For most people, fear is a survival instinct. For nurses, it’s an “on” switch.
Fear reminds us of what a key role nurses play in times of crisis. Nurses are the pillars of strength in shaky situations. The suffering, the lost, the dying, and the fearful all look to us as a source of calm, of hope. It’s why, when this university/hospital system closed for all but essential employees due to the recent unrest in Baltimore City, we know who they’re talking about. We get in our cars and head to work.
We confront our fears every day as nurses, as human beings. As highly trained professionals, it’s up to us to manage the fear that comes with the enormous responsibility and challenge that nursing by its very nature carries—when we look into the eyes of a dying patient, anticipating the arrival of the next ambulance, working with patients in war-torn and poverty stricken countries, or tending to those with deadly and highly infectious diseases. Managing fear is how we grow.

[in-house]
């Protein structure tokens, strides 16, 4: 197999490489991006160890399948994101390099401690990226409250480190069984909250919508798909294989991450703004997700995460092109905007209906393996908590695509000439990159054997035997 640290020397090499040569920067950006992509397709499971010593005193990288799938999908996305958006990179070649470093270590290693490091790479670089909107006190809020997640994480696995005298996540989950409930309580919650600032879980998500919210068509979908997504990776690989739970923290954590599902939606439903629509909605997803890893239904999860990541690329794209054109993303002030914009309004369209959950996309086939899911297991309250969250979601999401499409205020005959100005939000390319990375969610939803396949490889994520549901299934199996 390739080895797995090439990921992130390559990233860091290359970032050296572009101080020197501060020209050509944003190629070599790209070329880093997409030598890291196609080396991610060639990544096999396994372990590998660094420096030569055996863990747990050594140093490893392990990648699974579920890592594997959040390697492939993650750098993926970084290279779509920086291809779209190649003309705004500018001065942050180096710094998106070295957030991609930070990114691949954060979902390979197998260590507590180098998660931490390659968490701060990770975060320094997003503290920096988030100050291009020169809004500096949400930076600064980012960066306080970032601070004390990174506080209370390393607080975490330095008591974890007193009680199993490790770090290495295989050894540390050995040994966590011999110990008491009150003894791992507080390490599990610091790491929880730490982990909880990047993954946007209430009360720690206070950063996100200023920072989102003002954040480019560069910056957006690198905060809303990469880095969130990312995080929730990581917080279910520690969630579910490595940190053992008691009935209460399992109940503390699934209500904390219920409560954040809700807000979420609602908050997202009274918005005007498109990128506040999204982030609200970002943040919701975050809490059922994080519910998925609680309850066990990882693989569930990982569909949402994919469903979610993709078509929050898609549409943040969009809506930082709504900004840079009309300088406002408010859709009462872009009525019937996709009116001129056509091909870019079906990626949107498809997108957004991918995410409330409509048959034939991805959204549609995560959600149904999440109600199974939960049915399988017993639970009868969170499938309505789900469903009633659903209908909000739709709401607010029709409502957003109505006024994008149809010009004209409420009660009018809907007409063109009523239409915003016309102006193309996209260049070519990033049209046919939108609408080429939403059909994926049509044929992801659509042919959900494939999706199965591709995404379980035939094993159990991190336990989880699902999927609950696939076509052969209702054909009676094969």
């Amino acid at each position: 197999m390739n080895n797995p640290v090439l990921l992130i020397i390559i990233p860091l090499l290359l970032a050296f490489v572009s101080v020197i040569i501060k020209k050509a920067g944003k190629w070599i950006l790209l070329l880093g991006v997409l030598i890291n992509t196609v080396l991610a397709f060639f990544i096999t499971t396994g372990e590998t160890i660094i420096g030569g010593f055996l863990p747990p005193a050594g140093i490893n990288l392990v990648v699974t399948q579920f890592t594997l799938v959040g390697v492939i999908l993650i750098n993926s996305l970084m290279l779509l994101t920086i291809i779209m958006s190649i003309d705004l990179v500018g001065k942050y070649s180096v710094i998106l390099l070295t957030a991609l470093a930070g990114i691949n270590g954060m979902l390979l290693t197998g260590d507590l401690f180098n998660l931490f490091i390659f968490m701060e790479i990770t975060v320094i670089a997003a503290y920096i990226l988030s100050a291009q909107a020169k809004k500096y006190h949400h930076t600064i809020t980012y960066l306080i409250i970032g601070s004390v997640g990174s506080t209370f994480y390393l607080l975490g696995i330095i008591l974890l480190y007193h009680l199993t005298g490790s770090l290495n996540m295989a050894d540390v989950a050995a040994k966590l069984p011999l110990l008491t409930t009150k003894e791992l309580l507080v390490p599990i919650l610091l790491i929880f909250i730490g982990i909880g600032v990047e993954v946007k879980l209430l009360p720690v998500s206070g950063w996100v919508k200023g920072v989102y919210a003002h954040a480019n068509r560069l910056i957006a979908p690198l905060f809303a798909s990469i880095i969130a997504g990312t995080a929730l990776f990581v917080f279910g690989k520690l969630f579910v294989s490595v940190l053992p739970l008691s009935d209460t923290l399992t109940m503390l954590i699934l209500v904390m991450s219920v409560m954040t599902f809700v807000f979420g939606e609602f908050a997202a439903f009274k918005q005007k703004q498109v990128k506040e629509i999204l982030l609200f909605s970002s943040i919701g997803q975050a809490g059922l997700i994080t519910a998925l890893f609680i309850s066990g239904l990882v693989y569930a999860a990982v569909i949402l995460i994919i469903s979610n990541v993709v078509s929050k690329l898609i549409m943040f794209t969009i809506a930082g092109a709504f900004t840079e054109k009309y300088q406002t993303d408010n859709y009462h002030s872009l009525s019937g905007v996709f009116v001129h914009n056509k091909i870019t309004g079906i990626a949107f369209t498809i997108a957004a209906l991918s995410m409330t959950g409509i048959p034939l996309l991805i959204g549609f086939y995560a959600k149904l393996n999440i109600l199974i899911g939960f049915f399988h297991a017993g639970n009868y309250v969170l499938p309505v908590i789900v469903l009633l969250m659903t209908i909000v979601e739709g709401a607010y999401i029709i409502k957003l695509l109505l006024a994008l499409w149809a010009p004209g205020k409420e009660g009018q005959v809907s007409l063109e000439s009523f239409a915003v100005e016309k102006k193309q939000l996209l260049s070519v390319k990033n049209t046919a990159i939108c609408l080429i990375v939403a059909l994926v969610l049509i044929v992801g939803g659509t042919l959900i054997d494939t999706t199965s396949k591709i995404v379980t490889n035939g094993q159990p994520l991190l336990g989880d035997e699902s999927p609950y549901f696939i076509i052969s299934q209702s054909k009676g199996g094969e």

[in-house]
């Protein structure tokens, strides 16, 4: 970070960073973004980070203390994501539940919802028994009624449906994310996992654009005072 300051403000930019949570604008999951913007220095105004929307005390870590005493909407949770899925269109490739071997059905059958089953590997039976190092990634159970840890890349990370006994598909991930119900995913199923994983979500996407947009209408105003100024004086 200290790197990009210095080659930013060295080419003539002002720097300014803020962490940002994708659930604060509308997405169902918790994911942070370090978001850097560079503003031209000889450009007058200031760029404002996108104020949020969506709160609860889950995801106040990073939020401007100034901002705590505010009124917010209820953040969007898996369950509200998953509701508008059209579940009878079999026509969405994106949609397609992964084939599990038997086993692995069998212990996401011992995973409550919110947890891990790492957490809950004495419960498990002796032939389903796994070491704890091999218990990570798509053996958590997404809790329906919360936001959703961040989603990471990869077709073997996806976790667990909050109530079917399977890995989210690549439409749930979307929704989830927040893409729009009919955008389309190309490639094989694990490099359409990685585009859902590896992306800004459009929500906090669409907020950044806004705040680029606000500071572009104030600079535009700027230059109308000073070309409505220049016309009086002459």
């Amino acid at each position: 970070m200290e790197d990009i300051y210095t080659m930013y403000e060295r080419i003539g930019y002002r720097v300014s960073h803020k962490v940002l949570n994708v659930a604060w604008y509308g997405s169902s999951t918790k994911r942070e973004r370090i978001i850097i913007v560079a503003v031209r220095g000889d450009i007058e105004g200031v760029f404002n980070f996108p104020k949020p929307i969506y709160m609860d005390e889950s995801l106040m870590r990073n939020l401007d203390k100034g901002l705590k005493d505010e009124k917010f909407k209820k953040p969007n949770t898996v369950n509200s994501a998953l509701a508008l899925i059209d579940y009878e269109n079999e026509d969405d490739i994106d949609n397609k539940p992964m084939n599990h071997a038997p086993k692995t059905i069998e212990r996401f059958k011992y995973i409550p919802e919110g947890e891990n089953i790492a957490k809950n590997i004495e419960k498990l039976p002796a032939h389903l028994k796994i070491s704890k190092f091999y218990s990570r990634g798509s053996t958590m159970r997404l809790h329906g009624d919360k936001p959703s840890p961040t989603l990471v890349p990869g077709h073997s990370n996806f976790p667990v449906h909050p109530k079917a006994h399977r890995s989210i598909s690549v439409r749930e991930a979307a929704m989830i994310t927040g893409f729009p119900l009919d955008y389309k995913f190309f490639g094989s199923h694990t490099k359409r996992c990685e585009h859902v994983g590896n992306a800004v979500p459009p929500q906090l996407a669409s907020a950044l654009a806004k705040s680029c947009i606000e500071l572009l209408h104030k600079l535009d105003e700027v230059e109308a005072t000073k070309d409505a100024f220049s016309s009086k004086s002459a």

Those who pass through the Johns Hopkins School of Nursing get an earful (and then some) about “resilience,” snapping back, bucking up, or getting up when the rug is pulled out beneath your feet. It is part of the value system—the professionalism—that we teach, preach, and live.
As we begin the celebration of National Nurses Week, we applaud and recognize nurses worldwide who stand strong in the face of monsters like Ebola, a devastating earthquake in Nepal, or the horrible violence in the streets that we recently experienced in our beloved city.
Like all residents of Baltimore, we were frightened this past week not only for our safety but how fractured our communities are and how much work we as nurses face in trying to heal old wounds of generational distrust, poverty, inaccessibility to healthcare and education, and feelings of injustice.
But as nurses, we will not run. We will not hide. Instead, it flipped our “on” switch. We will step forward with compassion, skills, and grit to find solutions to stop the hurting and begin the healing.